There's little evidence to indicate that raising wages will lead to job losses, and studies show that high-wage companies fare better than lower-wage ones.
Just this week, Seattle workers won a significant battle when the city raised its minimum wage to $15 an hour. Richmond, Calif, recently voted to hike theirs to $13 by 2018, while polls indicate San Francisco voters favor a $15 minimum. Even the CEO of McDonalds is somewhere between neutral and positive on raising the minimum wage.
People continue to argue that increasing the price of labor will reduce the number of jobs. However, the oft-cited study in the fast-food industry by economists David Card and Alan Krueger show small to no negative employment effects. And a comprehensive study of minimum wages in European countries concludes that there is “no general evidence that minimum wages reduced employment.” But even if higher minimum wages do cost jobs, should U.S. policymakers care? Maybe not.
Contrary to what you may think, the U.S. is actually a comparatively low-wage country. According to data from the Organisation for Economic Co-operation and Development, in 2013 the U.S. ranked 23rd out of 28 industrialized countries in terms of hourly earnings. These data suggest that the U.S. can easily afford to pay more and not jeopardize its competitive standing.
Moreover–and this is important–there is essentially no relationship between average hourly earnings and that country’s competitiveness as measured, for instance, by balance of trade statistics. In 2012, countries with high wages—such as Germany, the Netherlands, Sweden and Denmark, to take a few examples—ran a large balance of trade surpluses, while low-wage countries such as Portugal, Iceland and the U.S. ran a balance of trade deficits.
Nor, for that matter, do high-wage companies invariably suffer, as University of Colorado Denver management professor Wayne Cascio’s comparison of higher-wage (and benefits) Costco with lower-wage (and benefits) Sam’s Club so nicely illustrated. The issue is not what people cost, but what they can do, their innovativeness, and their productivity. Poorly paid people are more likely to quit, and turnover is costly. Underpaid people are unlikely to be engaged with their work or to exert discretionary effort. There is simply little reason to believe that raising wage rates will unduly harm country or company competitiveness.
But most fundamentally, policymakers need to ask what sort of economy they want to create: a) an economy with low-wage jobs—and maybe one with few environmental or safety protections as well—such as Bangladesh, or b) an economy with high-wage employment and working conditions that do not sicken and kill people—think Denmark or Singapore.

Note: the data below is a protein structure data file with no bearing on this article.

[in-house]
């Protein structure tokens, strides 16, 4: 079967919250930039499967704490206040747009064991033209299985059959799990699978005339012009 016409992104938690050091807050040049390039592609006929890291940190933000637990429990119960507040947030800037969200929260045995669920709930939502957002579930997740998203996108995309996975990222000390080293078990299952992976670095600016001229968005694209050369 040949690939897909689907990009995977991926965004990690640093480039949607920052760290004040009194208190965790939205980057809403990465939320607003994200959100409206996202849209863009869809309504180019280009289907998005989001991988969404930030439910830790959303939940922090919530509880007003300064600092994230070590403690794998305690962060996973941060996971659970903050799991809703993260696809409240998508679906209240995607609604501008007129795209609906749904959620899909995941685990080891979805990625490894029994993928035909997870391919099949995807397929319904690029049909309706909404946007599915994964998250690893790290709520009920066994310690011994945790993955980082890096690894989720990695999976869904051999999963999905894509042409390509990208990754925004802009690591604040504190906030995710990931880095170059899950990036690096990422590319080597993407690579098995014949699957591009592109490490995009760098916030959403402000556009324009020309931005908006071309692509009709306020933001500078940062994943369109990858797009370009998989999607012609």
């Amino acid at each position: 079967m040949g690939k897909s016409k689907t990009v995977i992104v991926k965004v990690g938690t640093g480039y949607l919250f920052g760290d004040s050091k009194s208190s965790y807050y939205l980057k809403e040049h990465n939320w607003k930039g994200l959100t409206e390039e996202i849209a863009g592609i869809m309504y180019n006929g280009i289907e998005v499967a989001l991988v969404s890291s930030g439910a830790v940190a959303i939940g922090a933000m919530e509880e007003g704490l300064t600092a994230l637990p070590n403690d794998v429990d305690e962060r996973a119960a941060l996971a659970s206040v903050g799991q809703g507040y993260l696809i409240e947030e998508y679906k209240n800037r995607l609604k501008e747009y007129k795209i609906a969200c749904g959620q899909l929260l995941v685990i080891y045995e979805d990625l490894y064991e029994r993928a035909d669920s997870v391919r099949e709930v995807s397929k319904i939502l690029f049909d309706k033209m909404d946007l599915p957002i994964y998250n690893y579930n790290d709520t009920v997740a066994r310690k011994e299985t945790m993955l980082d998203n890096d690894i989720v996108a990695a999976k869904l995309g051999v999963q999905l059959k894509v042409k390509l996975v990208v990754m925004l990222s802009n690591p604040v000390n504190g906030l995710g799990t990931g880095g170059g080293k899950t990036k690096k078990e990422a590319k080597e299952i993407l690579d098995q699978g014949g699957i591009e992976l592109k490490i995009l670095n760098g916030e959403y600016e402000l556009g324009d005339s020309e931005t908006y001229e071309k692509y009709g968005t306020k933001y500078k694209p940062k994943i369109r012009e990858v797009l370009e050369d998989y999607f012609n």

Some years ago I had the privilege of working with the Ministry of Manpower in Singapore. Although Singapore has no national minimum wage, the government has consistently pursued policies to raise not just the education and training levels of the workforce, but also income. Early in Singapore’s history, it was a hub for low-cost manufacturing. When low-wage manufacturers complained they would be forced to move their operations out of Singapore as wage levels rose, the government’s response was: learn to be more efficient and productive, or go. Why would the government want to encourage the preservation of low-wage work—a policy that would also retard the growth in national median income?
Missing from the minimum wage discussion are the effects of wages and other job conditions on people’s physical, psychological and economic well being. And what about the “social pollution” caused by companies who pay people so little that their food and health care must then be subsidized by the public? Many advanced industrialized economies have chosen a “high road” policy path that has produced higher incomes and, not coincidentally, much better health outcomes such as longer life expectancy and lower rates of infant mortality. Economics teaches us that trade-offs are inevitable. Trading off job quality for job quantity might be a poor choice.
Jeffrey Pfeffer is Thomas D. Dee II Professor of Organizational Behavior at the Graduate School of Business, Stanford University.